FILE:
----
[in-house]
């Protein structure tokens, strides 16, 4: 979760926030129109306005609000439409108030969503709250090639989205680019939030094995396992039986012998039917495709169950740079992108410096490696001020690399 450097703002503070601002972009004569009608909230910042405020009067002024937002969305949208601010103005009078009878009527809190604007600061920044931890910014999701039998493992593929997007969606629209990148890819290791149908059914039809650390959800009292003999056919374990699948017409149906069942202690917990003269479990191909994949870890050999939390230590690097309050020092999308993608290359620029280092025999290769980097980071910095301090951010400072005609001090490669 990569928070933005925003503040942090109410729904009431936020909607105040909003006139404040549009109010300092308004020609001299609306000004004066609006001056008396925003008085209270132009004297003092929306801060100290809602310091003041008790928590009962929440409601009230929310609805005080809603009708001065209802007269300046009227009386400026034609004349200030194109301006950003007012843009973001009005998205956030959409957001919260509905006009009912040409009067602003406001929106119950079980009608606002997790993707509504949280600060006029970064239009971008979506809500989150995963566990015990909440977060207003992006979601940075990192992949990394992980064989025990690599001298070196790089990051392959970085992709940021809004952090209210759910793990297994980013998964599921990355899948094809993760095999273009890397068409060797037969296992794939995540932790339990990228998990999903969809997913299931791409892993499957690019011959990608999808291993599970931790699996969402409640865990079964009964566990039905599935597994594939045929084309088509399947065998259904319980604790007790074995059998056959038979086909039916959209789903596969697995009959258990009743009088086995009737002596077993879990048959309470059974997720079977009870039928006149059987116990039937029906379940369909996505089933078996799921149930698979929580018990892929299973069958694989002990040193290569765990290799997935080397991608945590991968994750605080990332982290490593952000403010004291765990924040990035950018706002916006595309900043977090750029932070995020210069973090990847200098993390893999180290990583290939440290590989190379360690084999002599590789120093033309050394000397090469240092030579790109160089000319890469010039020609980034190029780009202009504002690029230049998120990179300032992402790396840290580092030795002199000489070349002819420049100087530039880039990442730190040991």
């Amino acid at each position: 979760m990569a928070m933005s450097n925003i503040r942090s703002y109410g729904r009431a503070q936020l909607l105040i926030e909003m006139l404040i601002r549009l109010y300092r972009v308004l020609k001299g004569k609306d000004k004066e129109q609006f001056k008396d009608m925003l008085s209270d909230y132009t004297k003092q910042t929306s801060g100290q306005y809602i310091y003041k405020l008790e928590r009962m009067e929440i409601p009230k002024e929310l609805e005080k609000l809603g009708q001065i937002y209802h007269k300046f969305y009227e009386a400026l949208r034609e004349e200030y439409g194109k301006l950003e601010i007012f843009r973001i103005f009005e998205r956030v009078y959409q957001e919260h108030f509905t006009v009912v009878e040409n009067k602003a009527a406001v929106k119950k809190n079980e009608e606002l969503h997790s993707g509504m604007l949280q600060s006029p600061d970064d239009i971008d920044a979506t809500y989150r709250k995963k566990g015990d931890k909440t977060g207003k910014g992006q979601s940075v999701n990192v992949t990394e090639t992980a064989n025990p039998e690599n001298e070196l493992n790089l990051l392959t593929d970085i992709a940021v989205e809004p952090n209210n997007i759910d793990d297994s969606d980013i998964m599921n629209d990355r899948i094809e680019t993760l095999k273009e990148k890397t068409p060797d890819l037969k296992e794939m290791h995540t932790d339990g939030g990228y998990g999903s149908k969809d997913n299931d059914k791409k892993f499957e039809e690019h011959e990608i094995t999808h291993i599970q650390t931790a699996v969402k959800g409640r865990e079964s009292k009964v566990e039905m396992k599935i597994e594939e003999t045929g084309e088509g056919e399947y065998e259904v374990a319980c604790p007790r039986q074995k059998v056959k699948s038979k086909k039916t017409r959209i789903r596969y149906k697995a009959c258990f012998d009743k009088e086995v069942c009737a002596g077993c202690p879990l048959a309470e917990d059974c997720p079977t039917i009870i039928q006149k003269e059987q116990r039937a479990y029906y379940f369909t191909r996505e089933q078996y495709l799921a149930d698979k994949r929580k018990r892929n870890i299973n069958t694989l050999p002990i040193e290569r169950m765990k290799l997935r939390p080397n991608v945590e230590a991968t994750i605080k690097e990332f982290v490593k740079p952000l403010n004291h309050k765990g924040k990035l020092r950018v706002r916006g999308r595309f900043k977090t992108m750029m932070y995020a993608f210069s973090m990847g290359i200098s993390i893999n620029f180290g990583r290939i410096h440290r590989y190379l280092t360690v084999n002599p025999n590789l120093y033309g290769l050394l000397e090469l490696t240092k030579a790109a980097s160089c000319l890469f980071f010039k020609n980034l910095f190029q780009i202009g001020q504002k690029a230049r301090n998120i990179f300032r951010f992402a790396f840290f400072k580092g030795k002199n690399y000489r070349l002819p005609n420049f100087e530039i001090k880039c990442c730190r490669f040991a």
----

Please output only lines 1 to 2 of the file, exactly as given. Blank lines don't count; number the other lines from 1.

[in-house]
């Protein structure tokens, strides 16, 4: 979760926030129109306005609000439409108030969503709250090639989205680019939030094995396992039986012998039917495709169950740079992108410096490696001020690399 450097703002503070601002972009004569009608909230910042405020009067002024937002969305949208601010103005009078009878009527809190604007600061920044931890910014999701039998493992593929997007969606629209990148890819290791149908059914039809650390959800009292003999056919374990699948017409149906069942202690917990003269479990191909994949870890050999939390230590690097309050020092999308993608290359620029280092025999290769980097980071910095301090951010400072005609001090490669 990569928070933005925003503040942090109410729904009431936020909607105040909003006139404040549009109010300092308004020609001299609306000004004066609006001056008396925003008085209270132009004297003092929306801060100290809602310091003041008790928590009962929440409601009230929310609805005080809603009708001065209802007269300046009227009386400026034609004349200030194109301006950003007012843009973001009005998205956030959409957001919260509905006009009912040409009067602003406001929106119950079980009608606002997790993707509504949280600060006029970064239009971008979506809500989150995963566990015990909440977060207003992006979601940075990192992949990394992980064989025990690599001298070196790089990051392959970085992709940021809004952090209210759910793990297994980013998964599921990355899948094809993760095999273009890397068409060797037969296992794939995540932790339990990228998990999903969809997913299931791409892993499957690019011959990608999808291993599970931790699996969402409640865990079964009964566990039905599935597994594939045929084309088509399947065998259904319980604790007790074995059998056959038979086909039916959209789903596969697995009959258990009743009088086995009737002596077993879990048959309470059974997720079977009870039928006149059987116990039937029906379940369909996505089933078996799921149930698979929580018990892929299973069958694989002990040193290569765990290799997935080397991608945590991968994750605080990332982290490593952000403010004291765990924040990035950018706002916006595309900043977090750029932070995020210069973090990847200098993390893999180290990583290939440290590989190379360690084999002599590789120093033309050394000397090469240092030579790109160089000319890469010039020609980034190029780009202009504002690029230049998120990179300032992402790396840290580092030795002199000489070349002819420049100087530039880039990442730190040991």